Yearly lung screenings have reduced cancer deaths. Find out if you need one in addition to your colonoscopy and mammogram.
The colonoscopy for colorectal cancer and the mammogram for breast cancer are talked about more often than screening for lung cancer. But a yearly lung screening with low-dose computed tomography is just as crucial for individuals who are at higher risk.
“Early-stage disease is very often curable — not for everyone, but for a lot of people and for far more people than who have metastatic disease,” said Dr. Kim Sandler, co-director of the Vanderbilt Lung Screening Program. “Survival is largely dependent on when your lung cancer is found,” Sandler added.
Cancer checks save lives
If you meet the criteria for lung screening, ask your primary care provider to refer you. If you do not currently have a health care provider, Vanderbilt’s program can help you. Learn More: www.VanderbiltLungScreening.com
What the research says
The National Lung Screening Trial showed a 20 percent mortality rate reduction and an almost 7 percent decrease in all-cause mortality in individuals who had undergone low-dose computed tomography, when compared to people who had been screened via chest X-ray.
Additional studies have shown an even greater benefit. Sandler said mortality rate reductions are probably closer to 40 percent. “It’s been shown to be as high as 69 percent in women,” Sandler added, “because women tend to get a type of lung cancer that grows more slowly. So we actually have more time to catch it with lung screening.”
Who needs a lung screening?
The U.S. Preventive Services Task Force in recent years recommended two changes that nearly doubled the number of people eligible for lung cancer screening by lowering the age from 55 to 50 and reducing the number of smoking history pack years from 30 to 20. That means they’ve smoked about a pack of cigarettes a day for 20 years or more (or the equivalent; for example, ½ pack per day for 40 years). These guidelines apply to those who currently smoke or who have quit within the past 15 years.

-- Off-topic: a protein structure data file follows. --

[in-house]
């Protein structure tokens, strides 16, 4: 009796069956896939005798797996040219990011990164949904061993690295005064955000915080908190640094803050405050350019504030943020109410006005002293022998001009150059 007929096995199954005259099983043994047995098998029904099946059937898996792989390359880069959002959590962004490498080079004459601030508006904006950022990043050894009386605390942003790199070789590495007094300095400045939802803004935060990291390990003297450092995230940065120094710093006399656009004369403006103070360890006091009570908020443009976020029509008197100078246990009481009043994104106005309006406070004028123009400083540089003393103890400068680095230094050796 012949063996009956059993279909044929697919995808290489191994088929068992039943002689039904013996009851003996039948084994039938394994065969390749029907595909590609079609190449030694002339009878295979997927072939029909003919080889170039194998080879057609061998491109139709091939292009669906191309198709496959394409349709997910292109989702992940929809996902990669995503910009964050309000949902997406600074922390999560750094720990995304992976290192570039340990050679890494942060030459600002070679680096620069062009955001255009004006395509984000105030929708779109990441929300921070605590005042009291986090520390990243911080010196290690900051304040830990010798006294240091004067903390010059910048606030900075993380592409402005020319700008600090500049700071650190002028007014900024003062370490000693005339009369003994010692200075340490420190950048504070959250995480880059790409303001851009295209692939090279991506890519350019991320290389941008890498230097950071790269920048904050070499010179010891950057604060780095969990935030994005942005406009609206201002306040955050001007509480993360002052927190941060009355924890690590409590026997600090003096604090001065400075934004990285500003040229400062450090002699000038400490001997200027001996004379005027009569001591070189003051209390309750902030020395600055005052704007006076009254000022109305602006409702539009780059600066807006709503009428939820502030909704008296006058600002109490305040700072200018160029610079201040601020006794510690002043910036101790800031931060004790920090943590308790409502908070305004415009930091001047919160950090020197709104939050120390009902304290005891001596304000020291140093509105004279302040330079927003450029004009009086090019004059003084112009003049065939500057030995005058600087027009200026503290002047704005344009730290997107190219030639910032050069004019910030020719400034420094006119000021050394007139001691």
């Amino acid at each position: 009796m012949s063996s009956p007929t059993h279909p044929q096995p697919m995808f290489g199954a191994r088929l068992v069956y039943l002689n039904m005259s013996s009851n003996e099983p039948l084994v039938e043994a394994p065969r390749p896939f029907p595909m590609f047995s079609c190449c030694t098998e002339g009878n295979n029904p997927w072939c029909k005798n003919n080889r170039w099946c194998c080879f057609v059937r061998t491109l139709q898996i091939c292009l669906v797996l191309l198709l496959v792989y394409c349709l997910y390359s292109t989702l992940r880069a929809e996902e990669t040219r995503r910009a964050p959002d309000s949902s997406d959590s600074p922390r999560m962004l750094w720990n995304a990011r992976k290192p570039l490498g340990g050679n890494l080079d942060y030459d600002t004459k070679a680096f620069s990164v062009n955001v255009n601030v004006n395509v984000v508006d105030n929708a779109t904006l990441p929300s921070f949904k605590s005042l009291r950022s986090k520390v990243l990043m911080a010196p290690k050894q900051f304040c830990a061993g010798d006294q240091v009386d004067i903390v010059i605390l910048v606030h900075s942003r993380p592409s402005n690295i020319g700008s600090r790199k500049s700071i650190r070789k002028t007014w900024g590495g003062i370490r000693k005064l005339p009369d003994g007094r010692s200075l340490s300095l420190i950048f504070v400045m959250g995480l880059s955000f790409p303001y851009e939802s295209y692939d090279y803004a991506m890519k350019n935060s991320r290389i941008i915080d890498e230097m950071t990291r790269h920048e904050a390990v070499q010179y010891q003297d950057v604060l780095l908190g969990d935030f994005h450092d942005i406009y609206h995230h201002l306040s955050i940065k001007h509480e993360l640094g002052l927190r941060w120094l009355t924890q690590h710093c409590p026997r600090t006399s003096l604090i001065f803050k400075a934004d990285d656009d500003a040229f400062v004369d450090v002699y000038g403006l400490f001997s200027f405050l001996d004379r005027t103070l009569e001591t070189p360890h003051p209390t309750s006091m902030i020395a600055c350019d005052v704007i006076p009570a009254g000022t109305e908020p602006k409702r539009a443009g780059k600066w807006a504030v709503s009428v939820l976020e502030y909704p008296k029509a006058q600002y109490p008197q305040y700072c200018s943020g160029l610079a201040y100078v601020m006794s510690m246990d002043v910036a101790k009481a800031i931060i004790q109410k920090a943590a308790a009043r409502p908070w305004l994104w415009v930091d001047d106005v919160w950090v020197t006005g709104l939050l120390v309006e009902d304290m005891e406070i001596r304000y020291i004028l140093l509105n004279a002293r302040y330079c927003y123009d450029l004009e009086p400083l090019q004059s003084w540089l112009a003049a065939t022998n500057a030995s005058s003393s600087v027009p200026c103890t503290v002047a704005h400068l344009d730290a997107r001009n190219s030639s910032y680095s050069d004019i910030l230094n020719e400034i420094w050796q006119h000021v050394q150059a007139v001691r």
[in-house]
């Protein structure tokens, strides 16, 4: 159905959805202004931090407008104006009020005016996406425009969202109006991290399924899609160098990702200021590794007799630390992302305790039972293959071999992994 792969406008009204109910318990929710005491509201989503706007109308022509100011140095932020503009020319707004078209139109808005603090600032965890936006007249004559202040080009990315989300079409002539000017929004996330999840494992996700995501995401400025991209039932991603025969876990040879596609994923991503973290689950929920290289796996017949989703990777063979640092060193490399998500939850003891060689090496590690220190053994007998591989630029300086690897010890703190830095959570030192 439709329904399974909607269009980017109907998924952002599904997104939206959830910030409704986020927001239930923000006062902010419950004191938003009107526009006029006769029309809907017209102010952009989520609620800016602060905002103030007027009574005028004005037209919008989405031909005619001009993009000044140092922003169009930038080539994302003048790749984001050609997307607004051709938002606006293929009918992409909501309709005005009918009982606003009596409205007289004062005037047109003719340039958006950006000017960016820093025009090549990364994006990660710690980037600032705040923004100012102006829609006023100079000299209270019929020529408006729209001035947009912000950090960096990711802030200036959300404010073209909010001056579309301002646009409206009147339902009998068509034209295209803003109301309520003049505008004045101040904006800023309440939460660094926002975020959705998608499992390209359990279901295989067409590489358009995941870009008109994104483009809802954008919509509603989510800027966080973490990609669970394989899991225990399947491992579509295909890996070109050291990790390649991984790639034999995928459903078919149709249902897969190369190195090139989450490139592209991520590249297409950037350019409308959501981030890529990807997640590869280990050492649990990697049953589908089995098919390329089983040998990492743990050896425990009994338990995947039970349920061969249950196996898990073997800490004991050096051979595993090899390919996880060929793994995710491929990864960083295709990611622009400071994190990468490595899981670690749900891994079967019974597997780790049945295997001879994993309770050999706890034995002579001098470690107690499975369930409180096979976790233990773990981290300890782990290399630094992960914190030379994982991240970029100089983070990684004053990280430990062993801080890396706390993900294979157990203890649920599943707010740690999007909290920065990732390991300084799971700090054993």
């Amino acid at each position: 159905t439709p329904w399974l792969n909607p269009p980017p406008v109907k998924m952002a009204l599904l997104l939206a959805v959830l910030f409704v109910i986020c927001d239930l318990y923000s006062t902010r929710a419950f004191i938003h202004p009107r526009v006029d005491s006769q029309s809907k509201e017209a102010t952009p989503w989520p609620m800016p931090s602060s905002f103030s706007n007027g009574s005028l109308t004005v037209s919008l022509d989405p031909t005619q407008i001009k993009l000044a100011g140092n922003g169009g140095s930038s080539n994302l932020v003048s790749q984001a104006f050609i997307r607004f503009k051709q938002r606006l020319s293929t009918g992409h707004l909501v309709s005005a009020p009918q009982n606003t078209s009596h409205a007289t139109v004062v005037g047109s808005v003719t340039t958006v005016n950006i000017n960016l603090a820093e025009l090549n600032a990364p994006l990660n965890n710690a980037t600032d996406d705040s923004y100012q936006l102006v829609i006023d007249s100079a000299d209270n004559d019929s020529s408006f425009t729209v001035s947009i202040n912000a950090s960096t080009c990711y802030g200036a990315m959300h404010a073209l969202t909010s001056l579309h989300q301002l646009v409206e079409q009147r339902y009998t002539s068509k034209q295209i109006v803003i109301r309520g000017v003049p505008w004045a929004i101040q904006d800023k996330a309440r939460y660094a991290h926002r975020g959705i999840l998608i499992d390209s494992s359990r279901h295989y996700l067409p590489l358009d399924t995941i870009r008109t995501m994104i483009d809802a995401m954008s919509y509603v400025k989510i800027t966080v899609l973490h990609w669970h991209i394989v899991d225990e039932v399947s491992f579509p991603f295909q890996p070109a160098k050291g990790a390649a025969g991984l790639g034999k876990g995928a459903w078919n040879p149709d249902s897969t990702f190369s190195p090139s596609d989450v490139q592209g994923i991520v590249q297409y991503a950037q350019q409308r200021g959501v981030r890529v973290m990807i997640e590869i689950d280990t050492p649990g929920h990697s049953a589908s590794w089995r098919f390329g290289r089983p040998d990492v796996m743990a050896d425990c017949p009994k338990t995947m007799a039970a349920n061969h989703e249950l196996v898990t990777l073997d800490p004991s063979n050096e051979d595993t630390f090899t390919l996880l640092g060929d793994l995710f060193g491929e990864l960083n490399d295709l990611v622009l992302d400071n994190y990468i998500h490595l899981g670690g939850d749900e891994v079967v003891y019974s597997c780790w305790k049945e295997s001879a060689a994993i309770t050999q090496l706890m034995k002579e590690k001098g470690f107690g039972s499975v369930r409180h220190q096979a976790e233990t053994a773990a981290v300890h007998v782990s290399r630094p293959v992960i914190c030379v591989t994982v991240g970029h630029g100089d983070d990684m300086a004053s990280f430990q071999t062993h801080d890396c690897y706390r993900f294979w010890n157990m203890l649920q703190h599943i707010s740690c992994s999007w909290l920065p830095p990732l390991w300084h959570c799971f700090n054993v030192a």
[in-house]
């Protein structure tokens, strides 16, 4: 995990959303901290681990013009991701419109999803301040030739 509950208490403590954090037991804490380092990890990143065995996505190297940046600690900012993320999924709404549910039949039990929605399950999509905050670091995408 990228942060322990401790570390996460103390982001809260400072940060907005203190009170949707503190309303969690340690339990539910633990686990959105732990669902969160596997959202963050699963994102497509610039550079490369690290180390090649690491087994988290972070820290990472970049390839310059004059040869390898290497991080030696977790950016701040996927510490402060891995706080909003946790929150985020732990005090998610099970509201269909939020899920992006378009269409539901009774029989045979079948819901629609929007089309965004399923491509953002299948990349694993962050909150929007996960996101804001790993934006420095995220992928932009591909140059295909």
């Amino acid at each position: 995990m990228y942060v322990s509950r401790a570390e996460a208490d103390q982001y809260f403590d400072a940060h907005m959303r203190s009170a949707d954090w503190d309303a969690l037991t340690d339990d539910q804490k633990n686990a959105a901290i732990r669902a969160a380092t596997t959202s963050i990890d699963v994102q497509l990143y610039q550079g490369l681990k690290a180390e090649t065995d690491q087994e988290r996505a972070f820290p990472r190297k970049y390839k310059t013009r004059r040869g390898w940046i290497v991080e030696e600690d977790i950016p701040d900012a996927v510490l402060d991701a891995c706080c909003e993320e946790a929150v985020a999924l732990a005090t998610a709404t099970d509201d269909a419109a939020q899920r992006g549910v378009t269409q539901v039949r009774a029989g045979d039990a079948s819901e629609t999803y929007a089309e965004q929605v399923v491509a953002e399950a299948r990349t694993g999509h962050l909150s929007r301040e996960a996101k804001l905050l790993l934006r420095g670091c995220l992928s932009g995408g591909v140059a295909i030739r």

The task force says screenings can stop once a person has not smoked for 15 years, has developed a condition that limits their life expectancy, or is unwilling or unable to undergo surgery or treatment for lung cancer.
Sandler pointed out that lung cancer and related deaths are prevalent without tobacco use, as well. “People think only smokers get lung cancer, which is really not true,” she explained. “If you look at lung cancer, and you excluded all of the smoking-related lung cancers, lung cancer would still be the seventh leading cause of cancer-related mortality in non-smokers.”
If you have a family history of lung cancer, a personal history of other cancers, or a history of occupational exposure to carcinogens, talk to your health care provider to see if earlier screenings are right for you.
Another thing for women to consider: Women who are longtime smokers could potentially save their lives by undergoing lung screens on the same day they schedule mammograms, according to a Vanderbilt study.
Raising awareness and empowering patients
“We have these huge efforts in October around breast cancer awareness,” Sandler said, “and then November is Lung Cancer Awareness Month and no one seems to know that there’s anything going on. And so we’re working to change that.”
For any cancer, Sandler said patients should be empowered to talk to their health care providers about the potential need for earlier screenings. “I think it’s important to know as much as you can about your history and also how your risk changes based on exposures,” she explained.
Vanderbilt’s Lung Cancer Screening Program offers yearly lung screening computed tomography (CT) scans for patients who are at high risk of lung cancer because of age and/or smoking history.
You’re considered high-risk if:
- You’re between the ages of 50-80;
- You’ve smoked cigarettes in the past 15 years;
- You have a smoking history of at least one pack per day for 20 years or comparable (i.e., ½ pack per day for 40 years).